There’s a sad lesson for the law and the country in Supreme Court Justice Clarence Thomas’ Oct. 24 stay of a federal appeals court’s order that Sen. Lindsey Graham (R-S.C.) comply with a subpoena to testify before a grand jury in Fulton County, Ga. The district attorney there is conducting a criminal investigation into the parties involved in trying to overturn the results of the 2020 presidential election.
In government, even Alexander Hamilton’s “least dangerous” branch — the judiciary — becomes dangerous when there is no enforcement mechanism behind a law.
Title 28, Section 455 of the United States Code is the federal statute that applies to Thomas. It provides: “Any justice, judge, or magistrate judge of the United States shall disqualify himself in any proceeding in which his impartiality might reasonably be questioned” or his spouse “is known by the judge to have an interest that could be substantially affected by the outcome of the proceeding.”
The statute says “shall” — meaning, this is not discretionary. Congress has imposed on federal judges a mandatory duty to disqualify themselves if their impartiality might be reasonably questioned. It does not matter whether Thomas issued Graham’s desired stay or denied it; he wasn’t supposed to rule at all.
Unfortunately, the statute includes no method to enforce it. Obedience to the law thus depends upon the honor of the justice or judge. Any justice in Thomas’ position who was concerned about the Supreme Court’s legitimacy — or his own integrity — would have recused himself.
As for Graham’s attempt to avoid complying with the subpoena, he doesn’t have a legal leg to stand on. The Constitution’s speech and debate clause, on which Graham relies, is meant to protect federal legislators’ words and actions that relate to their legislative duties. Graham was clearly not on a lawmaking mission on Nov. 13, 2020, when he phoned Georgia Secretary of State Brad Raffensperger and asked questions that Raffensperger understood to be about “how many votes [he] could throw out” to help Trump.
The lower court order that Thomas stayed gave Graham the right to claim his legislative privilege on a question-by-question basis when he testifies. So why fight the subpoena? What is he afraid of?
Thomas’ stay is temporary; the final decision will be made by the full court. There are plenty of reasons why even the court’s conservative majority will follow the settled rule that gives grand juries wide latitude to investigate in criminal cases and to enforce such subpoenas.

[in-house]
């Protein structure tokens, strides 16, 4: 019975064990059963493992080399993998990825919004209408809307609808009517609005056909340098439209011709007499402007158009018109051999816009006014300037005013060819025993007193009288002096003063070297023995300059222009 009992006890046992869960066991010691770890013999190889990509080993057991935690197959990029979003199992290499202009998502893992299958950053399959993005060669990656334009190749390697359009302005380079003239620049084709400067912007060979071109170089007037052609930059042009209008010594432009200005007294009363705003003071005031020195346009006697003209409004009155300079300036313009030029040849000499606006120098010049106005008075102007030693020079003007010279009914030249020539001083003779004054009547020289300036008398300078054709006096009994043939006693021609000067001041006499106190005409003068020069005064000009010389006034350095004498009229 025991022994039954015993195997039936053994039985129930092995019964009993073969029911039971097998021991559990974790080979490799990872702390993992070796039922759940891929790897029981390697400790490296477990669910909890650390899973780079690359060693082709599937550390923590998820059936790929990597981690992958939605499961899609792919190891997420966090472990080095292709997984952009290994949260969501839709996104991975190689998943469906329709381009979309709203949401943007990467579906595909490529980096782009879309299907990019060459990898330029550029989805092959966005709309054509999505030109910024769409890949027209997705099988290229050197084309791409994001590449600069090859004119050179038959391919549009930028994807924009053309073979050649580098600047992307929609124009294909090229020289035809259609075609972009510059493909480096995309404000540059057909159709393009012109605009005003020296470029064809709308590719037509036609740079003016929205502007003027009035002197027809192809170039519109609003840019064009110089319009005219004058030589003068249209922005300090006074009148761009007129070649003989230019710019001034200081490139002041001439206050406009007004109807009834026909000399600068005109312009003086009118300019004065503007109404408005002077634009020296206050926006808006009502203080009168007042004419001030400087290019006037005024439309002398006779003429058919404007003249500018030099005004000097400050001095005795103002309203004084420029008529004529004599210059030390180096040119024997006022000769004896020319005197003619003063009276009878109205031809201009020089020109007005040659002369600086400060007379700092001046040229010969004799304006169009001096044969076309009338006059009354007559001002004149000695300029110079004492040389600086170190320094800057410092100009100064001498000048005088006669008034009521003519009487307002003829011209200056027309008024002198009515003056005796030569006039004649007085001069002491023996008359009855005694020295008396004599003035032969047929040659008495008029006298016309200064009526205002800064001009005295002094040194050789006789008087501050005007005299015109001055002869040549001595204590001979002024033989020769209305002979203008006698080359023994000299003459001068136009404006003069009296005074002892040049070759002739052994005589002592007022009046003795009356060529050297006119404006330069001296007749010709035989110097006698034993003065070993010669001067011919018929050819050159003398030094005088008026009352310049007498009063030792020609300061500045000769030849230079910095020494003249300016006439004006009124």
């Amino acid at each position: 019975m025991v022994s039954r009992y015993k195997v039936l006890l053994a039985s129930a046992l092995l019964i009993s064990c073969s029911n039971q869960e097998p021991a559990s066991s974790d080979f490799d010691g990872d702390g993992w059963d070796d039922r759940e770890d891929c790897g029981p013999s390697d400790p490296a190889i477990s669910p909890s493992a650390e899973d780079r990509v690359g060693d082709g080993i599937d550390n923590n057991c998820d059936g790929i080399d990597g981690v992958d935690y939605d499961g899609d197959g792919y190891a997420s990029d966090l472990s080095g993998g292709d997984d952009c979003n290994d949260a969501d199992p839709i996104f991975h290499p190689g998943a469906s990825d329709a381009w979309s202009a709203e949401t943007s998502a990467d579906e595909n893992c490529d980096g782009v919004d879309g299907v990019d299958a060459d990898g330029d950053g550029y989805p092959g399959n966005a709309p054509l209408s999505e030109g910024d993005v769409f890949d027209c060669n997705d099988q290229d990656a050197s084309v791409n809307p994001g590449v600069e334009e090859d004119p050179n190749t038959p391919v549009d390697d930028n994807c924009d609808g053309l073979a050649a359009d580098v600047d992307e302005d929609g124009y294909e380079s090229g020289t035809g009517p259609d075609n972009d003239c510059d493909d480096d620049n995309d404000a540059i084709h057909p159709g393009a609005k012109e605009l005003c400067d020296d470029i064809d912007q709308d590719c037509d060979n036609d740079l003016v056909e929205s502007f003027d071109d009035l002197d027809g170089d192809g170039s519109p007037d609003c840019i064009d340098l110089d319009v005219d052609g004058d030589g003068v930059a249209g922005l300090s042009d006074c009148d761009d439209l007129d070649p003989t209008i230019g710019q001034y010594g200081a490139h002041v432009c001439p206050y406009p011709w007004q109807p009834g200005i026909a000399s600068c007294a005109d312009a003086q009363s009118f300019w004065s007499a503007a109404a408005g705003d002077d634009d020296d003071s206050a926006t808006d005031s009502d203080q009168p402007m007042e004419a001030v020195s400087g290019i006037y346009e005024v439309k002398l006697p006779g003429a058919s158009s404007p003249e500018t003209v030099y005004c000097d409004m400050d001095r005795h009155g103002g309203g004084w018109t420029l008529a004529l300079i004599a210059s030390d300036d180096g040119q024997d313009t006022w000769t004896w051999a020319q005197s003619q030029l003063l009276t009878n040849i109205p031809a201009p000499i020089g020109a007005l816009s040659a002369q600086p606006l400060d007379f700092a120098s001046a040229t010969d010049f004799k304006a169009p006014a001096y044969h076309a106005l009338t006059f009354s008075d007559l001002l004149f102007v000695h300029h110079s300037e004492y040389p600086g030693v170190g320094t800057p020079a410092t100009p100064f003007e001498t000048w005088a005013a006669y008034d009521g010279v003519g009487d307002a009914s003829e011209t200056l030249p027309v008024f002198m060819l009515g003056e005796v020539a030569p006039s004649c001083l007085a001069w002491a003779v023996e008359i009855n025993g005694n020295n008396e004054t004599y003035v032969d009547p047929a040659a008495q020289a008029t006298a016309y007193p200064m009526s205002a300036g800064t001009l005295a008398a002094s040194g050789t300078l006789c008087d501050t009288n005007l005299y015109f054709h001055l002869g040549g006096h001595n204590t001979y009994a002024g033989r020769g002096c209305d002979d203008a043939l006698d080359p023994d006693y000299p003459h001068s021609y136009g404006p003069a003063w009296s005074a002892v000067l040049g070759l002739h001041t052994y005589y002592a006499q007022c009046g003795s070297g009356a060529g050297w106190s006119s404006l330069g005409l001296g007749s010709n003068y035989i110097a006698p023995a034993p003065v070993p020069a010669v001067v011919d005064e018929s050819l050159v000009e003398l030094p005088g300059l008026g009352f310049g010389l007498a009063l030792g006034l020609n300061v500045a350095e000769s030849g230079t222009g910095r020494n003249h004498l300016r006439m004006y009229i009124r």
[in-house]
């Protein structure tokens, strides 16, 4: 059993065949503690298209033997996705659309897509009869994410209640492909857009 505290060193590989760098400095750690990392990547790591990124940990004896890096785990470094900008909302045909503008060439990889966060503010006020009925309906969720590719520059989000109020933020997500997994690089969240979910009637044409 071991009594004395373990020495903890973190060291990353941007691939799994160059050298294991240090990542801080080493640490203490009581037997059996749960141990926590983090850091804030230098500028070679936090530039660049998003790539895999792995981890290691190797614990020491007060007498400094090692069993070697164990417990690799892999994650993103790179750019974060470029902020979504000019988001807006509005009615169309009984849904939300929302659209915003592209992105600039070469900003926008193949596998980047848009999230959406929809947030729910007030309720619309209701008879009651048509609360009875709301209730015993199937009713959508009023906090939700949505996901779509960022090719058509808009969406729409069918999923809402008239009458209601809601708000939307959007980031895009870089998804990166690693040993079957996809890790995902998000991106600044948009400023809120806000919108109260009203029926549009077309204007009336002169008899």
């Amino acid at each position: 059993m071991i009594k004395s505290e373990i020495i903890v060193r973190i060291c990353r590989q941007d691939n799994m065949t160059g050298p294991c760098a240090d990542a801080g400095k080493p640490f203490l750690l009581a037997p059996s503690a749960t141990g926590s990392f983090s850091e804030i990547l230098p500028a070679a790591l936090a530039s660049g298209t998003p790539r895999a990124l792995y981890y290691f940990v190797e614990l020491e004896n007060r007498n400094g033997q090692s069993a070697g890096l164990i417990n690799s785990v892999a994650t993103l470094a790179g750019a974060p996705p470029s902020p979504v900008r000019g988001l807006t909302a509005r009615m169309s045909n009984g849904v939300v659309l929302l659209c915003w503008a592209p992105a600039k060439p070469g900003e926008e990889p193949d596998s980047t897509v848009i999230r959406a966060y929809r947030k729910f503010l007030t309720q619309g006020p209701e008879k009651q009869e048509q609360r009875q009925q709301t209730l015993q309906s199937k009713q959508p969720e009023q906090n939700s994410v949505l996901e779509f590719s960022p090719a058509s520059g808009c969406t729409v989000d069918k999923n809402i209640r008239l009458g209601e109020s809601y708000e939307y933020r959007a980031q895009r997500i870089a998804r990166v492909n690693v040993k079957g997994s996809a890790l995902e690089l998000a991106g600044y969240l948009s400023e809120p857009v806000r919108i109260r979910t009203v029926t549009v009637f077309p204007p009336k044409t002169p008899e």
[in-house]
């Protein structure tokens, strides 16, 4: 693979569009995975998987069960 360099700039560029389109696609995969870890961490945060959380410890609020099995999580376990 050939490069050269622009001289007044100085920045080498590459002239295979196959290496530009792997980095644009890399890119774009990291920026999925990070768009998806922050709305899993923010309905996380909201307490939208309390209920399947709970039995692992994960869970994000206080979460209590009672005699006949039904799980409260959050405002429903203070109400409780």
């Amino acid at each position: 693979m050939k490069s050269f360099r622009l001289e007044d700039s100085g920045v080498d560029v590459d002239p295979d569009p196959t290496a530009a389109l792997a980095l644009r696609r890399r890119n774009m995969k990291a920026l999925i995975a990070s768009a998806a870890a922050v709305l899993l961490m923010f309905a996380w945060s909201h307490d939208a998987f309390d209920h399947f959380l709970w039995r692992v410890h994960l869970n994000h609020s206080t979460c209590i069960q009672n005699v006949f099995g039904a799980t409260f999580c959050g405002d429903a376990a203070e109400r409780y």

Even with a temporary stay, Thomas cannot legally thumb his nose at the federal prohibition on participating in judicial decisions where a reasonable person could question the jurist’s impartiality. Certainly, that is in question because his wife has been a leading MAGA operative actively promoting the “Big Lie” that the 2020 election was fraudulent.
Virginia “Ginni” Thomas attended the Jan. 6, 2021, rally where then-President Trump ignited the storming of the U.S. Capitol. And weeks before that, she texted Trump’s White House Chief of Staff Mark Meadows at least 29 times, pressing him to overthrow the voters’ verdict on Trump. “Help This Great President stand firm, Mark!!! … Biden and the Left [are] attempting the greatest Heist of our History.”
When Meadows responded that he had “staked [his] career on it,” Thomas replied gratefully: “This plus a conversation with my best friend just now … I will try to keep holding on.” (She didn’t say who her “best friend” was.)
In another email to Meadows, she referred to the “Biden crime family” and to “ballot fraud co-conspirators … being arrested & detained for ballot fraud right now … to face military tribunals for sedition.”
In November and December 2020, Ginni Thomas also emailed Republican state legislators in Wisconsin and Arizona, falsely telling them that the power to choose electors was “theirs and theirs alone.” Her messages fit neatly into the untenable “independent state legislature” theory now before the Supreme Court and promoted in December 2020 and January 2021 by Trump lawyer John Eastman. Eastman was a former Supreme Court clerk for Justice Thomas.
Notably, media reports of Ginni Thomas’ Sept. 29 testimony before the Jan. 6 House select committee include no denials that she forwarded to her husband communications from Eastman. Her opening statement to the committee read, “I did not speak with [my husband] at all about the details of my postelection activities.” The Washington Post and the New York Times quoted an evasive quip from her statement: “It is laughable for anyone who knows my husband to think I could influence his jurisprudence — the man is independent and stubborn.”
Clarence Thomas certainly was stubborn when he refused to recuse himself from Graham’s case as federal law requires him to do.
Laurence H. Tribe is the Carl M. Loeb university professor emeritus and a professor emeritus of constitutional law at Harvard Law School. Dennis Aftergut is a former federal prosecutor and currently counsel to Lawyers Defending American Democracy.
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